What starts out as a personal recount becomes a sharp & honest commentary on India’s culture.
From understanding Indian culture to debating nationalism and questions around identity, Nandita Haksar does it all in ‘The Flavours of Nationalism: Recipes for Love, Hate and Friendship’.
The book dwells on a host of issues, from the diversity in Indian culture, the space or lack of it for women in our society to contemporary politics and the impact of globalisation on the marginalised classes. It does it all by binding everything together through food.
Throughout the book, Haksar gradually describes the emotional impact that food has had on her and her upbringing, which consisted of her getting familiar with unknown cultures and building unlikely relations all through the medium of food.
Having been brought up by a father always on diplomatic duty, Haksar’s journey constantly takes the reader on a road trip across India and the world.
From trying the jalebis in Chandni Chowk to enjoying the delicate Nimish in Lucknow to cherishing the Hilsa from Bangladesh and to learning to cook chicken liver chutney in Nagaland, Haksar writes about how food has become such a diverse, yet uniting factor across communities.
A Goan takes pride in his fish curry as much as a Bengali cherishes his staple maach bhaat. Similarly, a Naga takes equal pride in eating silkworms and peacocks, she writes.
She also addresses the ugly side of food politics. In a country where eating beef has resulted in people getting lynched today, Haksar raises the question of how tolerant can we be towards our own minority and tribal communities. We assert that all of them are Indians but can we accept them for what they are and have been for decades without imposing our food and culture on them?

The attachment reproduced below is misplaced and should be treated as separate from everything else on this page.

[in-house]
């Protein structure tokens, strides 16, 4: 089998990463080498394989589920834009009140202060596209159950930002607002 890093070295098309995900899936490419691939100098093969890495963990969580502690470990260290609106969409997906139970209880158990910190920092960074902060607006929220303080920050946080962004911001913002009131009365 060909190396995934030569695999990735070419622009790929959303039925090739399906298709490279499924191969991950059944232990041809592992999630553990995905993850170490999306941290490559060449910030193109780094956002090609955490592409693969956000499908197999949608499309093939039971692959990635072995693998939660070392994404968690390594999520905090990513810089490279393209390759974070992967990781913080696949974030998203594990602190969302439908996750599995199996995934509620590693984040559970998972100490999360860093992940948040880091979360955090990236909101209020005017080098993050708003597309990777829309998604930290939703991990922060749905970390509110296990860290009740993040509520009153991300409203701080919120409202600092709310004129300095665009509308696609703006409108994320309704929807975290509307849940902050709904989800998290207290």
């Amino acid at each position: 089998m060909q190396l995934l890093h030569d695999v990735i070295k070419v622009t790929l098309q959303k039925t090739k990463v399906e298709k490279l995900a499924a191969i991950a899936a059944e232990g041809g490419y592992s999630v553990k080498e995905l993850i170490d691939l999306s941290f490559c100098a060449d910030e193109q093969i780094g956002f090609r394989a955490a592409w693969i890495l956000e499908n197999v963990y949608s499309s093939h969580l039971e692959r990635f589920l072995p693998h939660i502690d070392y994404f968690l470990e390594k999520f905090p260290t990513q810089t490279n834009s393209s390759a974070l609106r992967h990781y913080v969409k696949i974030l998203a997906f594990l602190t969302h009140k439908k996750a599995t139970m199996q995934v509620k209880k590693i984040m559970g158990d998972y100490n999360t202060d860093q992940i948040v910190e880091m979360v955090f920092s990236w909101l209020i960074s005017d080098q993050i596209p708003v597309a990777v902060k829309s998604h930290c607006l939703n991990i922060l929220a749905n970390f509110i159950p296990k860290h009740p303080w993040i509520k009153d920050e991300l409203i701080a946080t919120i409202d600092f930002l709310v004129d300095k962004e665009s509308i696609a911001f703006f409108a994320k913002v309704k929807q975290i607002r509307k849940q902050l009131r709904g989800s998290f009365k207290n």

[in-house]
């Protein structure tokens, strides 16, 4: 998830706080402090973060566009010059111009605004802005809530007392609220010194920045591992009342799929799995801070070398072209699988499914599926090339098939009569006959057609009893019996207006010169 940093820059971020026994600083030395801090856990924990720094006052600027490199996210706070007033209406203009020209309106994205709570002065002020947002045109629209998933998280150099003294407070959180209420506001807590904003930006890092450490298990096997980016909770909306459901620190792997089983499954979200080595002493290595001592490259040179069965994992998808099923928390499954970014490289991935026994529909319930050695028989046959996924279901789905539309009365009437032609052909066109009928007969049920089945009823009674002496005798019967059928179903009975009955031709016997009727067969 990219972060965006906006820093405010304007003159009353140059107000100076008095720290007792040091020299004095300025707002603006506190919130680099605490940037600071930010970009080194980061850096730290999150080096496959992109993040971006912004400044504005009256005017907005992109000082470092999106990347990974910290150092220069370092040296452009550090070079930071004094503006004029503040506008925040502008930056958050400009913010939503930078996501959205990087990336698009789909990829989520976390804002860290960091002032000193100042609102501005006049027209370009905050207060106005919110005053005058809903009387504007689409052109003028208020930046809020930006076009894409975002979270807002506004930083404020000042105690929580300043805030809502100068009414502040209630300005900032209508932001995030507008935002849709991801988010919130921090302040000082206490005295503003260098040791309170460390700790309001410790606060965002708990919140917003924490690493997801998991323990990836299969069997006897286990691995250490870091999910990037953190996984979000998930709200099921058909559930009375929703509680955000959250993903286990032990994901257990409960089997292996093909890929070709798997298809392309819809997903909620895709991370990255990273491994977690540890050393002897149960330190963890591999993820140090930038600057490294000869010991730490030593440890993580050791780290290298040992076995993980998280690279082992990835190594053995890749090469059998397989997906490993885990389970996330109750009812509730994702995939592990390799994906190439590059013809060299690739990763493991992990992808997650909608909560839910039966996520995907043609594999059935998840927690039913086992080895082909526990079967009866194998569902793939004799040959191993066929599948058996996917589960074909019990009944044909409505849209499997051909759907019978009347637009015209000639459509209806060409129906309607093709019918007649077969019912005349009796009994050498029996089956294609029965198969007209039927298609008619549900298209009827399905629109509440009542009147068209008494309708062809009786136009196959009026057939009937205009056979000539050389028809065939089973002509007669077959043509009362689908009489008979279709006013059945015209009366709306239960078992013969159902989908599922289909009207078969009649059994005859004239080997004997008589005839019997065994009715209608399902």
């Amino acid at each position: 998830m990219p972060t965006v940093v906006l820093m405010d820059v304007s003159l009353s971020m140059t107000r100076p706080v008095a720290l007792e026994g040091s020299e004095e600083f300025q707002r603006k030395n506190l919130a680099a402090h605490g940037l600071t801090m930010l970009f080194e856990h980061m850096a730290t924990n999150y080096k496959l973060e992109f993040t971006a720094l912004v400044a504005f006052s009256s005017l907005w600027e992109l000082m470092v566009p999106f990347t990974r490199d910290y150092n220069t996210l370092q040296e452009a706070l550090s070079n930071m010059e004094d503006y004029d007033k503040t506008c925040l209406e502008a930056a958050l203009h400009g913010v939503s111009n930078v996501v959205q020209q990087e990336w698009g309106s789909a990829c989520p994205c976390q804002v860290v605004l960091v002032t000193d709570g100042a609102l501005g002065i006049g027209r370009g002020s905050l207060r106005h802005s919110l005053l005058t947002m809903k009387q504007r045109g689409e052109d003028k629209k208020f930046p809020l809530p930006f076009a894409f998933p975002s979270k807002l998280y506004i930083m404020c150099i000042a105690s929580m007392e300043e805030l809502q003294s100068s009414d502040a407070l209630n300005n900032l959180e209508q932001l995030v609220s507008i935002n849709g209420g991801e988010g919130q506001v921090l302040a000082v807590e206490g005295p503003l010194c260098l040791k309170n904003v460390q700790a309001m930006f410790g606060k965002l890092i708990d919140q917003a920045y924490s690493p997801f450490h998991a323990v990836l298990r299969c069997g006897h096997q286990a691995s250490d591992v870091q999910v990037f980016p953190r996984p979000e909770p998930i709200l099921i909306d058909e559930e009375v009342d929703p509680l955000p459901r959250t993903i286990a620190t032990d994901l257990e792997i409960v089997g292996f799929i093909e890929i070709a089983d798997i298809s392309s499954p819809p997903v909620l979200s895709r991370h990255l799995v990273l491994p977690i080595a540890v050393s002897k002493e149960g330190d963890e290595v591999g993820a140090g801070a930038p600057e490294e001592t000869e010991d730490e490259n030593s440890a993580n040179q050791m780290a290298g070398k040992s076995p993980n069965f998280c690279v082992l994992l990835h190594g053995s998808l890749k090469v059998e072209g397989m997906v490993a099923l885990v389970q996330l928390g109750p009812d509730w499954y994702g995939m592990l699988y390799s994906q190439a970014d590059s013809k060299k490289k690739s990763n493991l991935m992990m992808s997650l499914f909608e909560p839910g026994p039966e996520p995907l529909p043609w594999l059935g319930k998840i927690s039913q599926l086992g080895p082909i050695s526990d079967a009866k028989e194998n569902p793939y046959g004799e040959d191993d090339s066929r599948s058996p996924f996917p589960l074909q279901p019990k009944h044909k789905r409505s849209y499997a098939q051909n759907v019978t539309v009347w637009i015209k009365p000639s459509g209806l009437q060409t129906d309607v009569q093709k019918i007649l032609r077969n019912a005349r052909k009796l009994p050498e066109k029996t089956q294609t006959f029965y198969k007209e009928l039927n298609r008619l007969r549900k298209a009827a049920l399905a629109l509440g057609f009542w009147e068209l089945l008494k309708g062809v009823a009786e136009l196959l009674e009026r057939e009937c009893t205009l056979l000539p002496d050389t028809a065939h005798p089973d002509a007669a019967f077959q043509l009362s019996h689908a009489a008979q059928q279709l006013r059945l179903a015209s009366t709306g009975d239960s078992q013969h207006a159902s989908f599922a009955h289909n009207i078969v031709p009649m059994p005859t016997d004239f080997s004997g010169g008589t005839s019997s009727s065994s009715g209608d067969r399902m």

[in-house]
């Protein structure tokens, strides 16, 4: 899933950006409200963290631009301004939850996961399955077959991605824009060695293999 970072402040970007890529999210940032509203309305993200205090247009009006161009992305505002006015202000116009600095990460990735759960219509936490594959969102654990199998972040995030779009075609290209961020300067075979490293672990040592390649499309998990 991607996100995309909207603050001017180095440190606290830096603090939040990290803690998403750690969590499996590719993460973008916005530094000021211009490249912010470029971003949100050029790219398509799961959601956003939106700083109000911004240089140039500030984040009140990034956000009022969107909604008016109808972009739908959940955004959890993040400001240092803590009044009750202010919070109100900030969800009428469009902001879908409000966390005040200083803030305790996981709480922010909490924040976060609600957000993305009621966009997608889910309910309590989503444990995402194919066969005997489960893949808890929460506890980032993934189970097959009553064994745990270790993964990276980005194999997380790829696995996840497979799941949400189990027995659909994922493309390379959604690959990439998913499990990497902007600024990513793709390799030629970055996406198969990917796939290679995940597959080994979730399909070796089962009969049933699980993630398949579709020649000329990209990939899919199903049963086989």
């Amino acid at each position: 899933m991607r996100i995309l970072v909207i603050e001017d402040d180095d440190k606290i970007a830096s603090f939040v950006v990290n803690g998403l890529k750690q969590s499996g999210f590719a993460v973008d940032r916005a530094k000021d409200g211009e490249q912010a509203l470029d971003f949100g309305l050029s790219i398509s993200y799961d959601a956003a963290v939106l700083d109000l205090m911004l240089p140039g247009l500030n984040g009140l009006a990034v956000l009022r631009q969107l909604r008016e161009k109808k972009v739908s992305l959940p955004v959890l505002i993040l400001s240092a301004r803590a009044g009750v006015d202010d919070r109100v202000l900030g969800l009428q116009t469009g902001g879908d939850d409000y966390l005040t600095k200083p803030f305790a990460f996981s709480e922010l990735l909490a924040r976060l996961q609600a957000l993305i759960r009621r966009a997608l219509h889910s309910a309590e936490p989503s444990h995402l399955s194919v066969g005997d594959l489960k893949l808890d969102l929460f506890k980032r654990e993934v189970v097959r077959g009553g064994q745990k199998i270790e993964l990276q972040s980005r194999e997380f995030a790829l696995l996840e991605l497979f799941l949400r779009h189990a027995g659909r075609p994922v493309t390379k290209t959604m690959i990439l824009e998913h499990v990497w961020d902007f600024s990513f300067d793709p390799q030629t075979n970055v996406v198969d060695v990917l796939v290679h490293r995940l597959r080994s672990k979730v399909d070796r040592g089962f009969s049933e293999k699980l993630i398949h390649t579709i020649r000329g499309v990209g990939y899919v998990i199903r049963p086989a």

“If we can at least sit together with dignity and a sense of equality and eat at the same table or on the floor – not only the food each one of us relishes but also to learn to enjoy the sheer diversity of cultures and cuisines – we could also make fun of each other, and in the process perhaps even get rid of our prejudices..”
Haksar doesn’t hold back from pointing out the communally charged politics that has taken over food in India today. Not only is Haksar unapologetically bold in her writings, the stories of her various characters drive home the vast bridge that exists between those living in the corridors of power and those bearing the wrath of the sheer misuse of this power.
Further talking about the casual sexism and oppression women face in their everyday lives, Haksar broadens the scope of her book. She tells her readers about how across different communities and cultures, women everywhere face somewhat the same problems — lack of recognition, dignity, stature and say in society.
The book doesn’t refrain from striking the sensibilities of the readers with the stories from Indian streets and homes contrasting against the glamour the elites of our country live in.
What starts out as a personal recount becomes a sharp and honest commentary on India’s culture, politics and socio-economic demographic.
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